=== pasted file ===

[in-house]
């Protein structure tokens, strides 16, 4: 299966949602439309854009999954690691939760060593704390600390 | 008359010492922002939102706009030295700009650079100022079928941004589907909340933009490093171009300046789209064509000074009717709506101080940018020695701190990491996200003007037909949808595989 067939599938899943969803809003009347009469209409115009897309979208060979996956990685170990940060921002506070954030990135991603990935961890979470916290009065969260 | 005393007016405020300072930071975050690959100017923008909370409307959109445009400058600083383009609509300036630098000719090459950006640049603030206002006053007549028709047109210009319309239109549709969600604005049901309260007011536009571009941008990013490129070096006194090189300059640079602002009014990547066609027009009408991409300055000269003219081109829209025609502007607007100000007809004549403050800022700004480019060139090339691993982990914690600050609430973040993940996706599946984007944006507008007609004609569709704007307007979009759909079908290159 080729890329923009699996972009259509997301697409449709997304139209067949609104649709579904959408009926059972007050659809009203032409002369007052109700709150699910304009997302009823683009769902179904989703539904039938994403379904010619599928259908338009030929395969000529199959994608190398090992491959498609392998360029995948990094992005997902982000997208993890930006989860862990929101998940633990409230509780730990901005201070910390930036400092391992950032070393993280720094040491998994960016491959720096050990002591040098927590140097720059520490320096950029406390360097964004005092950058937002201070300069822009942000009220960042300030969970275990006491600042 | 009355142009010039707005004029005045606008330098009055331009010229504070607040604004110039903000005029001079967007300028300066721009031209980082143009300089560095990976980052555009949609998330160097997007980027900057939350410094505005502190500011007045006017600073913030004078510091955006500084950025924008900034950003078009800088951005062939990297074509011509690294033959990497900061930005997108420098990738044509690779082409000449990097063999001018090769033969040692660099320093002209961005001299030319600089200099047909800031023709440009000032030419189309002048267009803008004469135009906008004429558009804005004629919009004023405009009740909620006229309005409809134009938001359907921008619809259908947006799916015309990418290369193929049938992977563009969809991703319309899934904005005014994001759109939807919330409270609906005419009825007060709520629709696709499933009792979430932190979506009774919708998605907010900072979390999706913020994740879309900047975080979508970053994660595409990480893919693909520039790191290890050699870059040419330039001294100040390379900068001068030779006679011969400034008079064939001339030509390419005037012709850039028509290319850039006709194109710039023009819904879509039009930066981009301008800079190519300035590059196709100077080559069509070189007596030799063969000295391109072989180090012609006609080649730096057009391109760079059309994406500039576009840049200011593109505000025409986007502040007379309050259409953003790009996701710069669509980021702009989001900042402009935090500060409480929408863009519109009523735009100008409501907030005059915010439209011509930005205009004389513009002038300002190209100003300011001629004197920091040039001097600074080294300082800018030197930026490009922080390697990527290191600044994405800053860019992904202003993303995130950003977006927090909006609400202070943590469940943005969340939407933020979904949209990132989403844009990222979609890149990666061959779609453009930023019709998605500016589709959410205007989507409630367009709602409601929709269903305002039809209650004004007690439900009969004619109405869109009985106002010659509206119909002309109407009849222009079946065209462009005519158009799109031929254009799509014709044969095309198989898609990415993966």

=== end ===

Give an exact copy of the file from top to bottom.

[in-house]
């Protein structure tokens, strides 16, 4: 299966949602439309854009999954690691939760060593704390600390 | 008359010492922002939102706009030295700009650079100022079928941004589907909340933009490093171009300046789209064509000074009717709506101080940018020695701190990491996200003007037909949808595989 067939599938899943969803809003009347009469209409115009897309979208060979996956990685170990940060921002506070954030990135991603990935961890979470916290009065969260 | 005393007016405020300072930071975050690959100017923008909370409307959109445009400058600083383009609509300036630098000719090459950006640049603030206002006053007549028709047109210009319309239109549709969600604005049901309260007011536009571009941008990013490129070096006194090189300059640079602002009014990547066609027009009408991409300055000269003219081109829209025609502007607007100000007809004549403050800022700004480019060139090339691993982990914690600050609430973040993940996706599946984007944006507008007609004609569709704007307007979009759909079908290159 080729890329923009699996972009259509997301697409449709997304139209067949609104649709579904959408009926059972007050659809009203032409002369007052109700709150699910304009997302009823683009769902179904989703539904039938994403379904010619599928259908338009030929395969000529199959994608190398090992491959498609392998360029995948990094992005997902982000997208993890930006989860862990929101998940633990409230509780730990901005201070910390930036400092391992950032070393993280720094040491998994960016491959720096050990002591040098927590140097720059520490320096950029406390360097964004005092950058937002201070300069822009942000009220960042300030969970275990006491600042 | 009355142009010039707005004029005045606008330098009055331009010229504070607040604004110039903000005029001079967007300028300066721009031209980082143009300089560095990976980052555009949609998330160097997007980027900057939350410094505005502190500011007045006017600073913030004078510091955006500084950025924008900034950003078009800088951005062939990297074509011509690294033959990497900061930005997108420098990738044509690779082409000449990097063999001018090769033969040692660099320093002209961005001299030319600089200099047909800031023709440009000032030419189309002048267009803008004469135009906008004429558009804005004629919009004023405009009740909620006229309005409809134009938001359907921008619809259908947006799916015309990418290369193929049938992977563009969809991703319309899934904005005014994001759109939807919330409270609906005419009825007060709520629709696709499933009792979430932190979506009774919708998605907010900072979390999706913020994740879309900047975080979508970053994660595409990480893919693909520039790191290890050699870059040419330039001294100040390379900068001068030779006679011969400034008079064939001339030509390419005037012709850039028509290319850039006709194109710039023009819904879509039009930066981009301008800079190519300035590059196709100077080559069509070189007596030799063969000295391109072989180090012609006609080649730096057009391109760079059309994406500039576009840049200011593109505000025409986007502040007379309050259409953003790009996701710069669509980021702009989001900042402009935090500060409480929408863009519109009523735009100008409501907030005059915010439209011509930005205009004389513009002038300002190209100003300011001629004197920091040039001097600074080294300082800018030197930026490009922080390697990527290191600044994405800053860019992904202003993303995130950003977006927090909006609400202070943590469940943005969340939407933020979904949209990132989403844009990222979609890149990666061959779609453009930023019709998605500016589709959410205007989507409630367009709602409601929709269903305002039809209650004004007690439900009969004619109405869109009985106002010659509206119909002309109407009849222009079946065209462009005519158009799109031929254009799509014709044969095309198989898609990415993966």